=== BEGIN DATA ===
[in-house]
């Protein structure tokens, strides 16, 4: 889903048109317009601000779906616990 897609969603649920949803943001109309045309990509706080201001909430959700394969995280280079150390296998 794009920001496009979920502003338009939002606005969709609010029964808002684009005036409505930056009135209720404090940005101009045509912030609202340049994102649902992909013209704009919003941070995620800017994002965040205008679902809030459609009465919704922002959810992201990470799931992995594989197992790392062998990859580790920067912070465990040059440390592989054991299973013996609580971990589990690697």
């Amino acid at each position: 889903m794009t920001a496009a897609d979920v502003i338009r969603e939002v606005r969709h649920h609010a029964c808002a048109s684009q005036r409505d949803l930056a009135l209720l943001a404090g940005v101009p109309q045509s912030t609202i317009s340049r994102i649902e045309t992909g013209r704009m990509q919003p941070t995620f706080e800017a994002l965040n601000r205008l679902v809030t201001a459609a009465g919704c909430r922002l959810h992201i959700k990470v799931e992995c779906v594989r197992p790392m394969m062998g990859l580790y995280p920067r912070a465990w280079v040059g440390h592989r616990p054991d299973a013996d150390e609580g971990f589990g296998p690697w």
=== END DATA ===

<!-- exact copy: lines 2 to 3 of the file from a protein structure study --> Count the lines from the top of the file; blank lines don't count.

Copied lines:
């Protein structure tokens, strides 16, 4: 889903048109317009601000779906616990 897609969603649920949803943001109309045309990509706080201001909430959700394969995280280079150390296998 794009920001496009979920502003338009939002606005969709609010029964808002684009005036409505930056009135209720404090940005101009045509912030609202340049994102649902992909013209704009919003941070995620800017994002965040205008679902809030459609009465919704922002959810992201990470799931992995594989197992790392062998990859580790920067912070465990040059440390592989054991299973013996609580971990589990690697």
């Amino acid at each position: 889903m794009t920001a496009a897609d979920v502003i338009r969603e939002v606005r969709h649920h609010a029964c808002a048109s684009q005036r409505d949803l930056a009135l209720l943001a404090g940005v101009p109309q045509s912030t609202i317009s340049r994102i649902e045309t992909g013209r704009m990509q919003p941070t995620f706080e800017a994002l965040n601000r205008l679902v809030t201001a459609a009465g919704c909430r922002l959810h992201i959700k990470v799931e992995c779906v594989r197992p790392m394969m062998g990859l580790y995280p920067r912070a465990w280079v040059g440390h592989r616990p054991d299973a013996d150390e609580g971990f589990g296998p690697w």